The world of mortgages can be a very convoluted and intricate place; especially when jargon terms such as “tracker rate” and “AIP” are being thrown about left, right and centre. Doesn’t exactly inspire confidence when speaking in the context of what is most likely to be the biggest financial commitment you will ever make.
Our guide is to assist you in developing a general understanding on what mortgages are and how they operate. Equipped with this knowledge, we hope that through one of our mortgage advisor who we have partnered with, you are able to make a self-assured and informed decision on which mortgage product suits you best.
A mortgage is essentially a loan that you take out from a bank or building soceity in order to buy a property or land. This loan will be “secured” against the value of your home, hence why it is of utmost importance to keep up your scheduled repayments in order to avoid your property being repossessed.
A typical repayment period will run for 25 years but it is not uncommon - especially in this day and age - to be offered a 30 year term.
When deciding to take out a mortgage on a residential property, there are three types of product that that will usually crop up in your quest.
The most common mortgage product which is in many ways synonymous when talking about mortgages in general: if someone talks of a mortgage, you can bet your bottom dollar they are referring to this one. As the name suggests, it is the mortgage you take out on the property you intend to live in.
Does what it says on the tin; a mortgage intended for a property that is to be bought and subsequently rented out by owner with the expectation of generating a profit.
Many lenders are wary of lending to those with adverse credit history although some lenders do offer such a facility for those affected (from defaults through to CCJs). It is worth noting that such a product is almost invariably accompanied with a significantly higher interest rate compared to a standard mortgage.
Another important factor to appraise are the different interest rate deals a lender offers and whether it is best suited for you when considering your finances and repayment capabilities.
This refers to the bank’s in-house standard rate and generally differs between lenders. This is not linked to the Bank of England’s base rate.
SVRs with cash back are also an option whereby the bank supplements your loan with a lump sum.
This rate is linked to the Bank of England’s base rate which means the rate of interest you pay back is contingent on base rate is at any given time. Favoured in times of prolonged low base rates.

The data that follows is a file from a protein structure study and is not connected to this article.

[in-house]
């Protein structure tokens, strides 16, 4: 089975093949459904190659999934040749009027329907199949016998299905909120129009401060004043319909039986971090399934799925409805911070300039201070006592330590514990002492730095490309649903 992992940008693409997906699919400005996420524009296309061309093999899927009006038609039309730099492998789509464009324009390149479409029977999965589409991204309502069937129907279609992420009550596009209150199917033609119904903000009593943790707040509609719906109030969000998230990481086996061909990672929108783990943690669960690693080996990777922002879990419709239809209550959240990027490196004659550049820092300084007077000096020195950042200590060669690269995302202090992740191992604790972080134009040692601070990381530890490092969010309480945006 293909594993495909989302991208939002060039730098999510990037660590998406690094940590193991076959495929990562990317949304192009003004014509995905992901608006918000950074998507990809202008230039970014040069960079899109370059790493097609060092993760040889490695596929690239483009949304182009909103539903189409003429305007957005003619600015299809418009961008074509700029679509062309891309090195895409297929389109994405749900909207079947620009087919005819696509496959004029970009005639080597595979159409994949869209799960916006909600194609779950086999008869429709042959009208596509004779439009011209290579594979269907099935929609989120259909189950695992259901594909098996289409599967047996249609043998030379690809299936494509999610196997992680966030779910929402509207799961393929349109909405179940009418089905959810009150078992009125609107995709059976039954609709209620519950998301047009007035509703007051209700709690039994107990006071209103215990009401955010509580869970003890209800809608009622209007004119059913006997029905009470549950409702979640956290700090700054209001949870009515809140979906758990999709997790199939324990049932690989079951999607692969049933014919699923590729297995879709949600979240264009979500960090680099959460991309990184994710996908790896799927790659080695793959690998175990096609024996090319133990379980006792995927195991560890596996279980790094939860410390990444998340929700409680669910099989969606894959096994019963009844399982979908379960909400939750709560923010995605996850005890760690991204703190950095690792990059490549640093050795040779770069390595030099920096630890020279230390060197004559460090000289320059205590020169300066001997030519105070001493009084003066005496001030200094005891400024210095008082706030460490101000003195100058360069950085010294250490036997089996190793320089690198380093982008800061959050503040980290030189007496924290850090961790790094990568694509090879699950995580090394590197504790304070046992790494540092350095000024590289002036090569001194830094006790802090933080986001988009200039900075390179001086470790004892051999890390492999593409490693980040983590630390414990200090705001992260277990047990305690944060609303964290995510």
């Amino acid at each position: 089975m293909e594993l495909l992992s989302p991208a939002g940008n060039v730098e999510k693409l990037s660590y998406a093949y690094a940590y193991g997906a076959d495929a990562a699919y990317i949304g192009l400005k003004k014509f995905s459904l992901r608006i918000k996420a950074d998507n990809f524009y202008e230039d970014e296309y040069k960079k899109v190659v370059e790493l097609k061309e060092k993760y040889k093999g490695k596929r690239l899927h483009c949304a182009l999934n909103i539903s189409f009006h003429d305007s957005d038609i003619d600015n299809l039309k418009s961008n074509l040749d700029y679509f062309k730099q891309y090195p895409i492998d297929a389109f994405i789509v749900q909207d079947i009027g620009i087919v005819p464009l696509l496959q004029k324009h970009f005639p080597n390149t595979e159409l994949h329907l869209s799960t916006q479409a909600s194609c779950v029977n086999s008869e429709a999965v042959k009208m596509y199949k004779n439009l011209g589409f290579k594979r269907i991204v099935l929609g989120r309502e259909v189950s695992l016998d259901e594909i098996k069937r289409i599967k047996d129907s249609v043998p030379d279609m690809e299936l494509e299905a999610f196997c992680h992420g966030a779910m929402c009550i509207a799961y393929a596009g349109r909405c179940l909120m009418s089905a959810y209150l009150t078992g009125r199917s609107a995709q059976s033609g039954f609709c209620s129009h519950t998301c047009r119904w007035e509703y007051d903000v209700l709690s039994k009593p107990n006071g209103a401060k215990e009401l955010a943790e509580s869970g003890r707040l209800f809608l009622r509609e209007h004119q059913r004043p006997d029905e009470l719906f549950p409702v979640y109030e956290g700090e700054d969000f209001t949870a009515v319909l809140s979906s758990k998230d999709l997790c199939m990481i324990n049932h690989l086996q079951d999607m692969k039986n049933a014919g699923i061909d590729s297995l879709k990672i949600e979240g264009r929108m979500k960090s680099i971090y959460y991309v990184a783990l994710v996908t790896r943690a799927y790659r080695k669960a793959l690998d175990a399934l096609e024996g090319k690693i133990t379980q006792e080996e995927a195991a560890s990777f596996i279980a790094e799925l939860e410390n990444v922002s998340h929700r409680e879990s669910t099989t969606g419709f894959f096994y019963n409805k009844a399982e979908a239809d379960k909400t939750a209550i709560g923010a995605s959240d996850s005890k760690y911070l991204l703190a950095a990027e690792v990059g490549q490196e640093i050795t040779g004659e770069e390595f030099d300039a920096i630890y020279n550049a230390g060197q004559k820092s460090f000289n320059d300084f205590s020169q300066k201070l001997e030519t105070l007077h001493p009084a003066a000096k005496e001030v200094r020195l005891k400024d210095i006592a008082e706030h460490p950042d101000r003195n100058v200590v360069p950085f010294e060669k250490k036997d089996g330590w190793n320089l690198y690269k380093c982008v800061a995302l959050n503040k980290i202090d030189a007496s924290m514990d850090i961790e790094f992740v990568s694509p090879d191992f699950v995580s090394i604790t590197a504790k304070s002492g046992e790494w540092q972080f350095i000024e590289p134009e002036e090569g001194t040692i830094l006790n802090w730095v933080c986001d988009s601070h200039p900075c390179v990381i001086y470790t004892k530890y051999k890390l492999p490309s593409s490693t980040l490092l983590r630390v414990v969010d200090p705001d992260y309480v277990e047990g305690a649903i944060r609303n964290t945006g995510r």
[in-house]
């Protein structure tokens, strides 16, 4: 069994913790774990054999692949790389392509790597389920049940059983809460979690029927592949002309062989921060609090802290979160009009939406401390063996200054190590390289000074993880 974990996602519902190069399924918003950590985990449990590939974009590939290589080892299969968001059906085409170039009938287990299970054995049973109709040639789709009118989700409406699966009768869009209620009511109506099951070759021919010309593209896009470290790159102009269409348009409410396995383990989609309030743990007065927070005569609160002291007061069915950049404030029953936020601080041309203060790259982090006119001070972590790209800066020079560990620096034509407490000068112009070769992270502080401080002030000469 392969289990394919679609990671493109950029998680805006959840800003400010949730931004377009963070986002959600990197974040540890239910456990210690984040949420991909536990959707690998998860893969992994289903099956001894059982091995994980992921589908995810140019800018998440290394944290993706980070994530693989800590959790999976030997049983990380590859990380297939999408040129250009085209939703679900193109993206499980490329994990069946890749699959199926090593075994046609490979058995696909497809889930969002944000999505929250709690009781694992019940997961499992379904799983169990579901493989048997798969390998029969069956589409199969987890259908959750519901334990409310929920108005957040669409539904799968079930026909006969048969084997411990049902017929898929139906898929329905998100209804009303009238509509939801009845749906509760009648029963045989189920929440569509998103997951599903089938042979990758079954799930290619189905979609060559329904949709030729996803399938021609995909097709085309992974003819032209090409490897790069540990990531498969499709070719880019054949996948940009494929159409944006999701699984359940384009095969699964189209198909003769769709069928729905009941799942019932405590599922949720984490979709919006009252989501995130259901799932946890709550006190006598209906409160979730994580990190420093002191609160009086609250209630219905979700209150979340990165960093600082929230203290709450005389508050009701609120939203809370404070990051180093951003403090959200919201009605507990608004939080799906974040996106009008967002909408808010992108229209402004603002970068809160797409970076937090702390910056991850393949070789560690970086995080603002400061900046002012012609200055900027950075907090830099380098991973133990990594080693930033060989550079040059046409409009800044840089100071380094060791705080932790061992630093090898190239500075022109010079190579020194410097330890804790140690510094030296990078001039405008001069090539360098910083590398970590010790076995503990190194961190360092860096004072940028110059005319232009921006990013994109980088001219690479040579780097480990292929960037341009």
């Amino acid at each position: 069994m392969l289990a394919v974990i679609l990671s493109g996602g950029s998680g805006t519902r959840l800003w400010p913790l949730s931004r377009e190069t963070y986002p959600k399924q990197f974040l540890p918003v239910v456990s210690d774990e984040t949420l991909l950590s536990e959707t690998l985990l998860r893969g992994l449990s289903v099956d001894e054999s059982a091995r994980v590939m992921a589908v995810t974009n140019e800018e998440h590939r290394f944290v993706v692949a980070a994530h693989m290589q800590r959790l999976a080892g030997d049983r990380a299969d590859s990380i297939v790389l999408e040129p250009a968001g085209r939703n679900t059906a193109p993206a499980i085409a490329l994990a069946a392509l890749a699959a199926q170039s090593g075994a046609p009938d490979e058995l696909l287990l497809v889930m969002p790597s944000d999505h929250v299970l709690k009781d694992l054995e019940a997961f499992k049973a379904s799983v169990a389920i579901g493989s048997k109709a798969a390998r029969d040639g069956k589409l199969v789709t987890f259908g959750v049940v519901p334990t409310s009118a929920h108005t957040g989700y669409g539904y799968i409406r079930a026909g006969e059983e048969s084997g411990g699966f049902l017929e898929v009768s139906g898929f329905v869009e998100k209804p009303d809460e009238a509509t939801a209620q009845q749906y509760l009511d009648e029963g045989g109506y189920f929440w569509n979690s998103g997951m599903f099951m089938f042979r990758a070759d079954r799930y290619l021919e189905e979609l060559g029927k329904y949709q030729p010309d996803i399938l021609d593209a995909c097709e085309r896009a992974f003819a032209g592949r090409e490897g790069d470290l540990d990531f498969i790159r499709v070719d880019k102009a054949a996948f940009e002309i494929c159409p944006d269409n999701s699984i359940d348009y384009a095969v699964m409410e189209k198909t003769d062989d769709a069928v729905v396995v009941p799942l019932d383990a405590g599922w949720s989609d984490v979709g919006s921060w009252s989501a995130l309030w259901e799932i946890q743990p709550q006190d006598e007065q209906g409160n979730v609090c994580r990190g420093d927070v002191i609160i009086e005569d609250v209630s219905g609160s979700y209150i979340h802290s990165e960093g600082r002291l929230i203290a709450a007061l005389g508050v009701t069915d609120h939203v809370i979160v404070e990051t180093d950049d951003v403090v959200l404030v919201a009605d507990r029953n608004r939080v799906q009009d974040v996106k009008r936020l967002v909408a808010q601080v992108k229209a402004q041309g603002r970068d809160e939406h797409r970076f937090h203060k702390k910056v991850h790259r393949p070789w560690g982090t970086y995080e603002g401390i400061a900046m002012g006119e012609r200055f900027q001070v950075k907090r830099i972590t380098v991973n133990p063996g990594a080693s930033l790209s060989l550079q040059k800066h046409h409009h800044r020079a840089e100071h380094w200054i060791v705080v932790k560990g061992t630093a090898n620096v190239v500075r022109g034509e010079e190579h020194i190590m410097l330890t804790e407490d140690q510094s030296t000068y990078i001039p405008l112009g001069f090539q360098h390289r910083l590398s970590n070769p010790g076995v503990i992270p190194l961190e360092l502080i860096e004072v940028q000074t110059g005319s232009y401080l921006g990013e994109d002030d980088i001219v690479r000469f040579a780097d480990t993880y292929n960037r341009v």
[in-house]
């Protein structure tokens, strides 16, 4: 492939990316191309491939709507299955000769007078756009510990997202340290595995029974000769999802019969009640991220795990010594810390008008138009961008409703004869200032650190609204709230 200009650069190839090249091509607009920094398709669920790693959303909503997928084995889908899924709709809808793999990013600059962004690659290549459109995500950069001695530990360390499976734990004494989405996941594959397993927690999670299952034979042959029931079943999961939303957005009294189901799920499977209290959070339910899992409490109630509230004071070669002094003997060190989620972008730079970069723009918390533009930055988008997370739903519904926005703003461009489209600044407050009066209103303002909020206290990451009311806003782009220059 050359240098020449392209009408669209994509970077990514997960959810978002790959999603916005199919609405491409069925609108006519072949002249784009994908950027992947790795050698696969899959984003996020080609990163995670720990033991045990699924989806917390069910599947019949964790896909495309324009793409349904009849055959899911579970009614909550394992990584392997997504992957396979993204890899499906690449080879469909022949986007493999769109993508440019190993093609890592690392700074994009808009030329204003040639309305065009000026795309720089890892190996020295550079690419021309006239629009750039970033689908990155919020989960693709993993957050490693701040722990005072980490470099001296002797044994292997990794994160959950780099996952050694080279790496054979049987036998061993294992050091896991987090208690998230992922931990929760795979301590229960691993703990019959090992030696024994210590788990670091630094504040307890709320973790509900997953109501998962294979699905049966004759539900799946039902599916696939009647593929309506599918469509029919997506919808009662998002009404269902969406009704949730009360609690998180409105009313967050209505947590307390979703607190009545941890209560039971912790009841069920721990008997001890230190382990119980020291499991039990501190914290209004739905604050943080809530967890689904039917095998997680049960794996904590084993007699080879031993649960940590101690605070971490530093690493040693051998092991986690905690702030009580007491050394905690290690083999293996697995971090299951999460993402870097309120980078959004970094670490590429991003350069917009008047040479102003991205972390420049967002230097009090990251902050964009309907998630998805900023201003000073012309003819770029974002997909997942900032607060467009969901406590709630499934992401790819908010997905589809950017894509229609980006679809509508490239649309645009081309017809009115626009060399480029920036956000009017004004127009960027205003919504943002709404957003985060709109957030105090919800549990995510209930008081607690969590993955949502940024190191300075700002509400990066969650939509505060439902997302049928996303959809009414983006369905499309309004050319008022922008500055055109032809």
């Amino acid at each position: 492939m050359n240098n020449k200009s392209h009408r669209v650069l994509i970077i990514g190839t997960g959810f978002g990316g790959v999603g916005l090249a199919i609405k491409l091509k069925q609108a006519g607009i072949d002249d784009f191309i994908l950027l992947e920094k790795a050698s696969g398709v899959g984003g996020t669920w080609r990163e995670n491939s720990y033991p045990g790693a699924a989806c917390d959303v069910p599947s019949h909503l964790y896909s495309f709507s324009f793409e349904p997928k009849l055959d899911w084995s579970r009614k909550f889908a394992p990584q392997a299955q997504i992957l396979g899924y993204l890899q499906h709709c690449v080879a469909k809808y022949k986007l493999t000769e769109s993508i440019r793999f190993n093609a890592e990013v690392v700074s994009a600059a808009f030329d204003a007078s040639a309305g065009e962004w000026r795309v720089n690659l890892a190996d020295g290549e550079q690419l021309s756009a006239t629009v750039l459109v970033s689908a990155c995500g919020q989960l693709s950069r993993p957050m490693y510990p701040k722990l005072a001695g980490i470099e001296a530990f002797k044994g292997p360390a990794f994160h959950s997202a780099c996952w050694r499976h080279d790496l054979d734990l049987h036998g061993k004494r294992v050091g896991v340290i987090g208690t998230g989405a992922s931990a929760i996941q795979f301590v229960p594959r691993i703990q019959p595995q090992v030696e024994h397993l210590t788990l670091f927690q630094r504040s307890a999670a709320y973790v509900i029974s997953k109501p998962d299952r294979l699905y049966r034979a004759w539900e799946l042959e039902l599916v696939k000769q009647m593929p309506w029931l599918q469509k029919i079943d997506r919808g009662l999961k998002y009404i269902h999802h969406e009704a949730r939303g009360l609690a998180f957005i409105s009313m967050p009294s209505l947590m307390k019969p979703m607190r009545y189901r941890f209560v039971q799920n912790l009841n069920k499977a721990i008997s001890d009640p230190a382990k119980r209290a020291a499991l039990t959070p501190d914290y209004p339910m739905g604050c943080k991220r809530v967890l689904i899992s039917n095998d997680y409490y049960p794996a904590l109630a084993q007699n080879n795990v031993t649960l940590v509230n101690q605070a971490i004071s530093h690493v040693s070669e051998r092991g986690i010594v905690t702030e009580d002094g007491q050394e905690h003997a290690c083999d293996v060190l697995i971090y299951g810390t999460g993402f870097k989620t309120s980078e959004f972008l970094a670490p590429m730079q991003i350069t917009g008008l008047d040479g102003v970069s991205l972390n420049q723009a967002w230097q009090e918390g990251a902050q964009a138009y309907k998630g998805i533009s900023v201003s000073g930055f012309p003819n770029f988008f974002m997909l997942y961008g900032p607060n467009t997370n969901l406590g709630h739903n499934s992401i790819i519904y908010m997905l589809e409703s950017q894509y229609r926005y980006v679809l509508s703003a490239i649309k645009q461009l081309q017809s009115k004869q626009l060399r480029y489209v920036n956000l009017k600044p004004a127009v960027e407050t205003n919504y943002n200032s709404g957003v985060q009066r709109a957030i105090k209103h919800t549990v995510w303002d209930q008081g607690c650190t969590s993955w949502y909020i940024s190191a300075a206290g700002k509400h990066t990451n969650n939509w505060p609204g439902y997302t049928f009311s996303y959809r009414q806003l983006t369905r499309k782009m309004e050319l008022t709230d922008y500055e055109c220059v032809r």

The most popular option and understandably so, as it affords the borrower security in the sense that they know exactly what their repayments will be over a set period of time (typically over 2, 3 or 5 years). The rate will usually move in line with the bank’s SVR once the fixed period comes to a conclusion. Penalties are commonplace should you pull out early.
A lower rate of interest is to be paid for an agreed term before reverting the the bank’s SVR.
Seen as a double-edged sword by many in the industry; a variable interest rate is paid but there is a ceiling in place in times of rising interest rates whereby the rate will be “capped” at a certain amount and the borrower will not pay more irrespective if interest rates continue to rise.
On the other hand, the collar variation of this deal favours the lender. When interest rates are nosediving, the “collar” clause is activated when the variable rate falls below a pre-agreed limit in which case the borrower cannot benefit from an even lower rate should it dip even further.
It is likely that one of mortgage conditions will stipulate taking out building insurance to protect your home. Arranging contents insurance is strongly recommended so that your belongings are covered in the event or a fire, flood or theft. If you live in a flat and pay service charge as a leaseholder, building (but not contents) insurance is usually the responsibility of the landlord/management company to whom you are paying the service charge to.
Such is the nature of life that undesirable events such as accidents, serious illness and unemployment are sometimes unavoidable, leaving you in a precarious position when it comes to keeping up your mortgage repayments. Income protection is aimed to remedy this such a situation. One of our partners will be able to walk you through the whole process, tailoring a policy that is best-served to suit your requirements.
Such a policy will ensure that your mortgage repayments are still made should you unexpectedly die. This can be supplemented by family protection to cover loss of earnings should you also have dependents.
As the name suggests, a product can be taken out whereby your inability to keep up your mortgage repayments and/or maintain a certain lifestyle is compromised by serious illness. This usually comes in the form of a lump sum which can be put forward to cover said mortgage and income.
This loan will be secured against your property therefore being a homeowner will be a prerequisite to being considered. Such loans can be used for many different reasons including paying for home improvements and consolidating other loans.
A decision to take out such a loan should not be taken lightly, as failure to keep up repayments may lead to having your home repossessed.
To arrange a free consultation with one of our panel of trusted and reputable mortgage advisors, call 020 7372 3685 today!